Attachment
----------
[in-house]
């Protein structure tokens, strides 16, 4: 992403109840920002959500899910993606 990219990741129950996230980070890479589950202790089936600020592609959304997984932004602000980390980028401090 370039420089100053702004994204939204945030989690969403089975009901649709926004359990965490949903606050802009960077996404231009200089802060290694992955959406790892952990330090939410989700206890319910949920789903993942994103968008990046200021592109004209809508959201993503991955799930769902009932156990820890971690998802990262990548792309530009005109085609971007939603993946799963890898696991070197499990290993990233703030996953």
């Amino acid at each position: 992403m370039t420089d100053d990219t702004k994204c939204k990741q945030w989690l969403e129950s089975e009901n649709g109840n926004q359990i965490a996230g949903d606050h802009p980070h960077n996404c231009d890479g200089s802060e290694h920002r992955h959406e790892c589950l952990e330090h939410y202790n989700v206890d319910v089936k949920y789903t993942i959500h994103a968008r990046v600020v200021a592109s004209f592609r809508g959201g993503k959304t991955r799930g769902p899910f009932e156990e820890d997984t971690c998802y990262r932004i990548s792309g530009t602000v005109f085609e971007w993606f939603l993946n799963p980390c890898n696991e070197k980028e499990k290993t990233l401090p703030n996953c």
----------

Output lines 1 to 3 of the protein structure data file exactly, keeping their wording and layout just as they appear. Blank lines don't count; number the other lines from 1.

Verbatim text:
[in-house]
């Protein structure tokens, strides 16, 4: 992403109840920002959500899910993606 990219990741129950996230980070890479589950202790089936600020592609959304997984932004602000980390980028401090 370039420089100053702004994204939204945030989690969403089975009901649709926004359990965490949903606050802009960077996404231009200089802060290694992955959406790892952990330090939410989700206890319910949920789903993942994103968008990046200021592109004209809508959201993503991955799930769902009932156990820890971690998802990262990548792309530009005109085609971007939603993946799963890898696991070197499990290993990233703030996953």
């Amino acid at each position: 992403m370039t420089d100053d990219t702004k994204c939204k990741q945030w989690l969403e129950s089975e009901n649709g109840n926004q359990i965490a996230g949903d606050h802009p980070h960077n996404c231009d890479g200089s802060e290694h920002r992955h959406e790892c589950l952990e330090h939410y202790n989700v206890d319910v089936k949920y789903t993942i959500h994103a968008r990046v600020v200021a592109s004209f592609r809508g959201g993503k959304t991955r799930g769902p899910f009932e156990e820890d997984t971690c998802y990262r932004i990548s792309g530009t602000v005109f085609e971007w993606f939603l993946n799963p980390c890898n696991e070197k980028e499990k290993t990233l401090p703030n996953c």